RESPECTED Scottish writer and historian Professor James Hunter is calling for an internationally renowned college on the Isle of Skye to become Scotland’s first Gaelic University.

The move, which would require the backing of the Scottish Government and the Scottish Further and Higher Education Funding Council (SFC), would give Sabhal Mòr Ostaig its own university degree-awarding powers for the first time.

It comes as ministers warned of a crisis in a bid to keep Gaelic alive because of a dramatic shortage of teachers.

Based in the Sleat peninsula, in the south of Skye, Sabhal Mòr Ostaig, the National Centre for Gaelic Language and Culture, is currently a currently a college delivering both Further and Higher Education, and an independent academic partner of the University of the Highlands and Islands (UHI).

With the unique distinction of having Scottish Gaelic as the sole language of instruction on its courses, the college is regarded as having played a crucial role in the linguistic and cultural renaissance of the Gaelic language in Scotland.

Prof Hunter, author of 14 books about the Highlands and Islands and the region’s world-wide diaspora and the first director of UHI’s Centre for History, will make his call when he delivers Sabhal Mòr Ostaig’s annual lecture today.

He will tell the audience that, while the pursuit of university status would involve “no end of difficulty,” the college could follow in the footsteps of the Royal Conservatoire of Scotland, in Glasgow, which in 1993, became the first Higher Education establishment of its kind to be granted its own degree-awarding powers.

Video: A day in the life of Sabhal Mòr Ostaig, the national centre for Gaelic language and culture in Skye.

Prof Hunter said: “Already there’s a precedent for such recognition in the Royal Conservatoire of Scotland, which is firmly inside the Scottish higher education sector, but with its own cash allocation and its own degree-awarding powers in areas like music, film, dance, drama and arts production.

“In the sphere of Gaelic language – Gaelic culture, history, heritage in the widest sense - Sabhal Mòr Ostaig occupies a role analogous to that of the Conservatoire and surely merits the same treatment.

“Sabhal Mòr Ostaig, to speak plainly, needs to be seen, needs to be funded, as Scotland’s first Gaelic University.”

Founded in 1973 in the old farm steadings at Ostaig, Sabhal Mòr Ostaig promotes the revitalisation of the Gaelic language and culture through education, research, training and economic opportunities.

The college enjoys an international reputation for the study of the history and literature of the Gàidhealtachd, past and present; for research into political, educational, and community aspects of minority language maintenance and revitalisation; and for its engagement with Gaelic creative arts, as well as with broadcast and online media.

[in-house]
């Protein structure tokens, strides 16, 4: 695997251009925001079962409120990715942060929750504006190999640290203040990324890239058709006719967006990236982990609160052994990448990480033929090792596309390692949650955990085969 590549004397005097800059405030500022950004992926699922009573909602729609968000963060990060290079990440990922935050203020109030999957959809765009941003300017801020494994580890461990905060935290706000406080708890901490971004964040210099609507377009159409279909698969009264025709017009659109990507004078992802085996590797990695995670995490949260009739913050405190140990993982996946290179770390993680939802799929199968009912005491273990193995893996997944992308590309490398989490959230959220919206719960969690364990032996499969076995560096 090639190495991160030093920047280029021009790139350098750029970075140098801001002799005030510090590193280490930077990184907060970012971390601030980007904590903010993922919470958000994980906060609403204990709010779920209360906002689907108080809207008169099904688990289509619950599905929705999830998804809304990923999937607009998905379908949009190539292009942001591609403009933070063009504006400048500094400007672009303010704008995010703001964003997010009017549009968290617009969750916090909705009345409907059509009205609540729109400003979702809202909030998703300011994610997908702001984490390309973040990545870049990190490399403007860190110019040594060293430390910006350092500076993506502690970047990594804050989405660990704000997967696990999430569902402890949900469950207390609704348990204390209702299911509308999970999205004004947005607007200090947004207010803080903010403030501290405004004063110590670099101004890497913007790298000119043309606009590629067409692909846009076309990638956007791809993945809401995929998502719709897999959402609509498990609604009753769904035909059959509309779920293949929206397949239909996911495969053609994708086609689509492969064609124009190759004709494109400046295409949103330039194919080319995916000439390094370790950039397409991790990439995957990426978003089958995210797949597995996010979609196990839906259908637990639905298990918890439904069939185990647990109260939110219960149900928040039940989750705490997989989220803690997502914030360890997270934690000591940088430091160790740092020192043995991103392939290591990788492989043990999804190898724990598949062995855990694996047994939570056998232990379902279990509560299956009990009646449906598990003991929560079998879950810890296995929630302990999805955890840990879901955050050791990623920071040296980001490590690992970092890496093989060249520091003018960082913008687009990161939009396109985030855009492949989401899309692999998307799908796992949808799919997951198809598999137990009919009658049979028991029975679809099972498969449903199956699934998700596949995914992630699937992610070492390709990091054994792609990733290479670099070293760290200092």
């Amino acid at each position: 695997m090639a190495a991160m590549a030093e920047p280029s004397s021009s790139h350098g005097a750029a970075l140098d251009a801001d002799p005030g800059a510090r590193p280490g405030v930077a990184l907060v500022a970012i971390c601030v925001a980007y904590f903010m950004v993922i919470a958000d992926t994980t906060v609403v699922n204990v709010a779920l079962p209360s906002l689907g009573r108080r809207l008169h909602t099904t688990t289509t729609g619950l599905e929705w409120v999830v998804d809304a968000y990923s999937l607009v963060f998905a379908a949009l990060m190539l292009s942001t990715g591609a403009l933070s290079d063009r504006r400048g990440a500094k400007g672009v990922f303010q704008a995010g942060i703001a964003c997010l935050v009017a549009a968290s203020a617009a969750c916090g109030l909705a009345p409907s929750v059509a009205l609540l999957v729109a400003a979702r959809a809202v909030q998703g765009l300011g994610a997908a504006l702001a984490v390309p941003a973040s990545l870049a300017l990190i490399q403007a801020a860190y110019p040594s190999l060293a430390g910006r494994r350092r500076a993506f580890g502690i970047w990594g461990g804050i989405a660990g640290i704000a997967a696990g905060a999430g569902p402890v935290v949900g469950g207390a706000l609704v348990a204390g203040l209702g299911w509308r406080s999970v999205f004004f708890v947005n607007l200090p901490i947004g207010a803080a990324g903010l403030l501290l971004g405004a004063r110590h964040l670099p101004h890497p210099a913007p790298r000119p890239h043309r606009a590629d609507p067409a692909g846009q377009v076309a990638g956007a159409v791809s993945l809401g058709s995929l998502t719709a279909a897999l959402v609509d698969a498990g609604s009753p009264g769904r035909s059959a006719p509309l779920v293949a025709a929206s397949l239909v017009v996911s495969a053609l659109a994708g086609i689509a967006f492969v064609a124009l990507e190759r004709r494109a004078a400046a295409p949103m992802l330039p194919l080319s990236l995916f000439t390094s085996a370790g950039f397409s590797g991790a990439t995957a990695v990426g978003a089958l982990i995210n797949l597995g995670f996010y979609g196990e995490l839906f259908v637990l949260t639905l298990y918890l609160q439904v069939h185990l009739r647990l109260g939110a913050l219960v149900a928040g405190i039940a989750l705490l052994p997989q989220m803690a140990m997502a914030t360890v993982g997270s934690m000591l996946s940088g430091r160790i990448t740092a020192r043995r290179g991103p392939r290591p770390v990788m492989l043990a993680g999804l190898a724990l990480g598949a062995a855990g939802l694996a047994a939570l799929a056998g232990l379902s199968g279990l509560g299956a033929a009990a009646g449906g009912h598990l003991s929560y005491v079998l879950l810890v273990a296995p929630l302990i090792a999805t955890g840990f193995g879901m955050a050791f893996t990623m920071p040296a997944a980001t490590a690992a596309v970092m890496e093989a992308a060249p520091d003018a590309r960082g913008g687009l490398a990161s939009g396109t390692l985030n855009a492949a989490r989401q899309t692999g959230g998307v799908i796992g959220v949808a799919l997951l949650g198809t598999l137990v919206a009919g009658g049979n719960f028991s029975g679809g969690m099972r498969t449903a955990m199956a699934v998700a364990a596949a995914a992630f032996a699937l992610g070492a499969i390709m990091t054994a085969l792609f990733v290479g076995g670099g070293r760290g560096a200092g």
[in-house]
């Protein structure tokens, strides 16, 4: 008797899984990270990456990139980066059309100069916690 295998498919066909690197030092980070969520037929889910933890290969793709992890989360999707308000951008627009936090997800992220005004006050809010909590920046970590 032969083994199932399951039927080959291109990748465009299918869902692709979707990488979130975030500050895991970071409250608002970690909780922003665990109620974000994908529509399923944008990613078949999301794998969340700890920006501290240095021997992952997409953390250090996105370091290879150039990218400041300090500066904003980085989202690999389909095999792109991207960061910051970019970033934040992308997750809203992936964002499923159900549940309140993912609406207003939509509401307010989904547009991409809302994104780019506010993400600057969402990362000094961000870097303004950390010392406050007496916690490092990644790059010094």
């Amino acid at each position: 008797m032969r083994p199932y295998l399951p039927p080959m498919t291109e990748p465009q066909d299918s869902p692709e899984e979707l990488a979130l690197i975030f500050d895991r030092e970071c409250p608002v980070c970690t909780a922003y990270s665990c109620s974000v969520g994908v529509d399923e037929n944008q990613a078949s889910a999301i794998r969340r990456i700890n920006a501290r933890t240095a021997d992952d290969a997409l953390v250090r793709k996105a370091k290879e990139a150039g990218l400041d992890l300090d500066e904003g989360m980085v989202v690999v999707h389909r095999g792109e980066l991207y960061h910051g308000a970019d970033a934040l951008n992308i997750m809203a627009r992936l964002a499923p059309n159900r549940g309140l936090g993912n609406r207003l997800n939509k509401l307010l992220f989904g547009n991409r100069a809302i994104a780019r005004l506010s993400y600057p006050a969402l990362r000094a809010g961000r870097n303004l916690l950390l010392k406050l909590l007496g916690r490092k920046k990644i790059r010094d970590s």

Research capacity is underpinned by the Sabhal Mòr Ostaig Library with its internationally important collections of material related to Gaelic and to the Highlands.

Today, the public higher education college situated in the Sleat peninsula in the south of the Isle of Skye is the biggest employer of Scottish Gaelic speakers in the world.

It comes as concerns were raised that over the next five years, Scotland will need 420 primary Gaelic teachers and 229 in secondaries just to meet the needs of existing or planned provision.

There needs to be a minimum of 135 new primary teachers and 90 in secondary coming onstream.

But the numbers graduating from universities this year alone to potentially teach Gaelic amount to just four in secondary and 21 in primary. And there are no guarantees they will even become teachers.

It has led to serious concerns that this will hit the bid to prevent Gaelic from dying.

The Scottish Government has made a commitment to ensure the long-term growth of Gaelic and Scots, the Middle English-derived language which was more popular in the lowlands of Scotland.

The 2011 census indicated that 57,375 people spoke Gaelic and 87,100 said they had some Gaelic skills and over 1.5 million people identified themselves as Scots speakers.

Prof Hunter added: “I hope that Sabhal Mòr Ostaig, this transformative institution, continues to amaze, with a larger student body, bigger staff, a growing campus and a new status.

“That status will, I trust, maintain some linkage to the University of the Highlands and Islands, but embody recognition of the remit and the purposes that makes Sabhal Mòr Ostaig so distinctive.”